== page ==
Perspective on Law School Grades…

Law School Grades are like a marathon

Law School is a Marathon Not a Sprint

Of the potential law students who take the LSAT each year, only about 34% make it into law school (about 2% make a T14 school).  Given the hurdles that you overcame to get into law school, and the fact that you have always done well in school, your first semester grades probably disappointed you.  It’s understandable, you are used to being one of the smartest kids in the class—you have always been.  And we all like to think that this reality will continue, notwithstanding the talent that surrounds us in law school. 

Perhaps you identified the delusional gunners.  You know, the ones that had so much brilliance to add to class during the first semester, who now sit silently after their first semester performance.  You knew you would do better than those guys and you probably did.  I mean, you worked hard, you did what you were supposed to do,  and yet, you find yourself (for the first time in your life) outside the top 10% of the class.    

One of the greatest gifts of law school is the humbling realization that we must learn to derive our self esteem from something other than our accomplishments.  Not every student gets this gift during law school, but many do.  The law school exam is a snapshot of your performance on a given day on a given exam.  Your grade is not derived from how well you grasp the subject matter.  It comes from how well you grasp the subject matter in relation to those in your class; which you can influence, but never control.  Doing well depends on thinking within a narrow analytical realm.  Some people are too intellectually creative to ever do this, while others are too rigid.  Both of these students master the course material but are never rewarded on the exam.  Both of these students have the potential to be, and probably will be, great lawyers.  And, even if you never do well, it is helpful to remember what they call the person who graduates in the bottom 5% of their law class and barely passes the bar exam—A lawyer!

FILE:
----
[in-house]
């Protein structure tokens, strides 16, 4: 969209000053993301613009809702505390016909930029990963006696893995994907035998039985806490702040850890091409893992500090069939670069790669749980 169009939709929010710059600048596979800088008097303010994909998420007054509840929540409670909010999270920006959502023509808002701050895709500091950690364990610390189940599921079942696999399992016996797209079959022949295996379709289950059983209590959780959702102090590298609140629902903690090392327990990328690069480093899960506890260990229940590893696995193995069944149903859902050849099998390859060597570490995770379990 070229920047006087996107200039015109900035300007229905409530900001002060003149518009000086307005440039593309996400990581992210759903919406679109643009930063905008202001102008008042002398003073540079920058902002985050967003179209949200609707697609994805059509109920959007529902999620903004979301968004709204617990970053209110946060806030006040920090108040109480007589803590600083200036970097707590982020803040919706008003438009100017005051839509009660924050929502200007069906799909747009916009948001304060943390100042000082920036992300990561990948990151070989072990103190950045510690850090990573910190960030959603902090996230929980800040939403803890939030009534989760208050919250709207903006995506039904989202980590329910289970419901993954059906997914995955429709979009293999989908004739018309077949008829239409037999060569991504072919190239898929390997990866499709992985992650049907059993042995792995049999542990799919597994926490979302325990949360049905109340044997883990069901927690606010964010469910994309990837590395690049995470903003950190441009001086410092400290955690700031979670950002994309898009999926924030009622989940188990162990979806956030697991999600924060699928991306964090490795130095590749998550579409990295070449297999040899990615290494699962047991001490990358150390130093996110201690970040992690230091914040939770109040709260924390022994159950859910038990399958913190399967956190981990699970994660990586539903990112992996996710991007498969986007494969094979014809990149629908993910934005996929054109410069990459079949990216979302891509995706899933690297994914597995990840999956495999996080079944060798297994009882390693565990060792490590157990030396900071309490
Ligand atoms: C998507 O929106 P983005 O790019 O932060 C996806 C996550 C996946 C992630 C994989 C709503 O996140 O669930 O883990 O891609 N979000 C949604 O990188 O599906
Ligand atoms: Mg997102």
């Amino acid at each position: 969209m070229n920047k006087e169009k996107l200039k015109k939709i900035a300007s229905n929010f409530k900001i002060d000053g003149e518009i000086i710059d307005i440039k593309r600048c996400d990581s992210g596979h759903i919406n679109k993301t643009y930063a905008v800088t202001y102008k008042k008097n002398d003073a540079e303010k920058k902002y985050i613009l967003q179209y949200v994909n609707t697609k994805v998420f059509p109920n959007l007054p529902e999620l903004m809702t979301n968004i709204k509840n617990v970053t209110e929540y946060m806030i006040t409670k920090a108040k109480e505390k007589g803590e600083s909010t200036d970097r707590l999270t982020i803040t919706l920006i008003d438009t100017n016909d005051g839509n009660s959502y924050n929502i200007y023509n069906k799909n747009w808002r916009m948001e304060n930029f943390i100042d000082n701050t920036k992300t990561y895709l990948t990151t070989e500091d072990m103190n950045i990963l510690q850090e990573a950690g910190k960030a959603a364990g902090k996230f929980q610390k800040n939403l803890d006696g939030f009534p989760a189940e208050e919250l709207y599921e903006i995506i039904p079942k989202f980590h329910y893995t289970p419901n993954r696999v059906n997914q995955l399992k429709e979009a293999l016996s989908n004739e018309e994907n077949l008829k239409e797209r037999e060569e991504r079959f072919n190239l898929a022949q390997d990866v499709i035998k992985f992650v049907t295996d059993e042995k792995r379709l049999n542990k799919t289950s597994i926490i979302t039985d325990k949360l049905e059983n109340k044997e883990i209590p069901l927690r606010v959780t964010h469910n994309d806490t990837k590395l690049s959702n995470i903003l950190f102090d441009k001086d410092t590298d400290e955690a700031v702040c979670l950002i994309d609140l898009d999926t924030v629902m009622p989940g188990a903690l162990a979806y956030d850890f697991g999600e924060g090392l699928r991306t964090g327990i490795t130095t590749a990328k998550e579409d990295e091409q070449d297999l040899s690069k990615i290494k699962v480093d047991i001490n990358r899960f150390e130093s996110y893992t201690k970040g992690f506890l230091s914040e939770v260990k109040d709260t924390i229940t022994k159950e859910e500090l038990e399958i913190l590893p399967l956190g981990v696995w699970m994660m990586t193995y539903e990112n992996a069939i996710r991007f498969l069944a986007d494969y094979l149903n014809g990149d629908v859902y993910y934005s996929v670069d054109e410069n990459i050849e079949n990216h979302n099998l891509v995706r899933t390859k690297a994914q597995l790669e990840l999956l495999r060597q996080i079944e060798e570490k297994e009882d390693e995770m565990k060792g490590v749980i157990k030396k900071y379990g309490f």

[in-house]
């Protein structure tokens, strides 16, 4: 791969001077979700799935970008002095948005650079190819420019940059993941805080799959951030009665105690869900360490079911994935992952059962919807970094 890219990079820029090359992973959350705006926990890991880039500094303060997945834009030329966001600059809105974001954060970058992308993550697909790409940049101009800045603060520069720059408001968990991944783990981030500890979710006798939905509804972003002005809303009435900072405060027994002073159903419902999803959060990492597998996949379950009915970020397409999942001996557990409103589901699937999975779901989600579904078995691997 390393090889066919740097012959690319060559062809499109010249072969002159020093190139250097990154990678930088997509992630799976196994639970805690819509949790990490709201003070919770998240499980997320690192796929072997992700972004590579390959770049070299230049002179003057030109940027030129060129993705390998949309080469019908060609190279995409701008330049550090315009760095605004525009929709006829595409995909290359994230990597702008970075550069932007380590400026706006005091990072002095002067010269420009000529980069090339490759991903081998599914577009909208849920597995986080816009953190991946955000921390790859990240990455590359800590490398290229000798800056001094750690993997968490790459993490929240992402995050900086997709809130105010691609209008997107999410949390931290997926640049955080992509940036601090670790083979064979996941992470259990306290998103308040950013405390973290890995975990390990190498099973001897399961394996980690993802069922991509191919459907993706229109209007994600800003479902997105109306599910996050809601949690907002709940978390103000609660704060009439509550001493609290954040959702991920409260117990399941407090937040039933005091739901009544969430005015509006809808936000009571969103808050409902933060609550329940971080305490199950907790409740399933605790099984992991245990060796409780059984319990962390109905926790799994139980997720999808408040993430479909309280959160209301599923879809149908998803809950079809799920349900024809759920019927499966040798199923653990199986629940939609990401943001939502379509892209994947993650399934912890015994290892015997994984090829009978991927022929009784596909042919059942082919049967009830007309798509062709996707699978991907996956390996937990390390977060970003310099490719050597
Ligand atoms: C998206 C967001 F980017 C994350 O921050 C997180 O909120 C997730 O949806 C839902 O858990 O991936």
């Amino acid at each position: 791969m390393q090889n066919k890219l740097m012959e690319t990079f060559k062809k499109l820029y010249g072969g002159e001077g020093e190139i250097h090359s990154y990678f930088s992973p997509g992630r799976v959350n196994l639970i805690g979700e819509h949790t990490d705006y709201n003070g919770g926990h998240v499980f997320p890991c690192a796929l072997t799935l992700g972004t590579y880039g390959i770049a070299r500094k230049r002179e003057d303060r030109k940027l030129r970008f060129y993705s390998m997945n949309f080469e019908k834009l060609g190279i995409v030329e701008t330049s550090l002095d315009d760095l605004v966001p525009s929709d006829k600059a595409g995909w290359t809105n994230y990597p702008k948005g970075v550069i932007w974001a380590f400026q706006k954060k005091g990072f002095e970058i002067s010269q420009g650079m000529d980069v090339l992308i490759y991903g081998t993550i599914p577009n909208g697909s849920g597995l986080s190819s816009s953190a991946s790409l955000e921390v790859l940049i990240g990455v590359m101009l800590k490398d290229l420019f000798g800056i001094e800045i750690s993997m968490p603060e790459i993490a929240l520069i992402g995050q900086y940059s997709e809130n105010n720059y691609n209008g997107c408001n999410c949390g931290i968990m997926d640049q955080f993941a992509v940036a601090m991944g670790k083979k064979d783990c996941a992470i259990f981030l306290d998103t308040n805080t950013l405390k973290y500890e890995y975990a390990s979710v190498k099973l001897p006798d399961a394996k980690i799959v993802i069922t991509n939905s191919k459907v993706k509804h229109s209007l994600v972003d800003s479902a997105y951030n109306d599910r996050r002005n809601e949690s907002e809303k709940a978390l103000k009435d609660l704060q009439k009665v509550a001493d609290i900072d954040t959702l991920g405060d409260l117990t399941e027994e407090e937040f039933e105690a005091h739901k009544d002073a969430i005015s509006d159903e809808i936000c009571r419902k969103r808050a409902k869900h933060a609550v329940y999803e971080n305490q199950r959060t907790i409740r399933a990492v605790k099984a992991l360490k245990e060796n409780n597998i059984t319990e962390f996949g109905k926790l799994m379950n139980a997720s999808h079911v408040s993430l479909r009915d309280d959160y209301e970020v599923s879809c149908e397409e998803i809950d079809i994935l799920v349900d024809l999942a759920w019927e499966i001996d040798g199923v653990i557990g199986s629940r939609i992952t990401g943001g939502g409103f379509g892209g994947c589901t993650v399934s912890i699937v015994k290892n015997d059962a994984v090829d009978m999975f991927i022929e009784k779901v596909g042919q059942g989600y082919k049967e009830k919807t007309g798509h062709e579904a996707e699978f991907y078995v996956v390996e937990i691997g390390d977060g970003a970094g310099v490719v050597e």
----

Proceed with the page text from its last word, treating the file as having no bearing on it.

All of that isn’t to say, however, that law school grades are not important.  Your grades will influence the type of work you will do at the beginning of your legal career and will follow you in certain fields.  If your grades are not where you want them, you need to evaluate your exam-taking skills and make efforts to improve them.  This website has some great tools for doing that.  But, if it doesn’t work out, you should remember that half of your law school class will graduate in the bottom 50%.

Consistently low grades ARE a predictor of how much difficulty you will have with the bar exam, and with finding a job.  If you are not happy with your grades, now is the time to do something.  If you want to learn the subtle distinctions that will take you to the top of the class, begin with the Exam Strategies we provide and be sure to download the Free 1L Law Student Guide to see how I went from top 25% of my 1L section to top 5% of my law school class.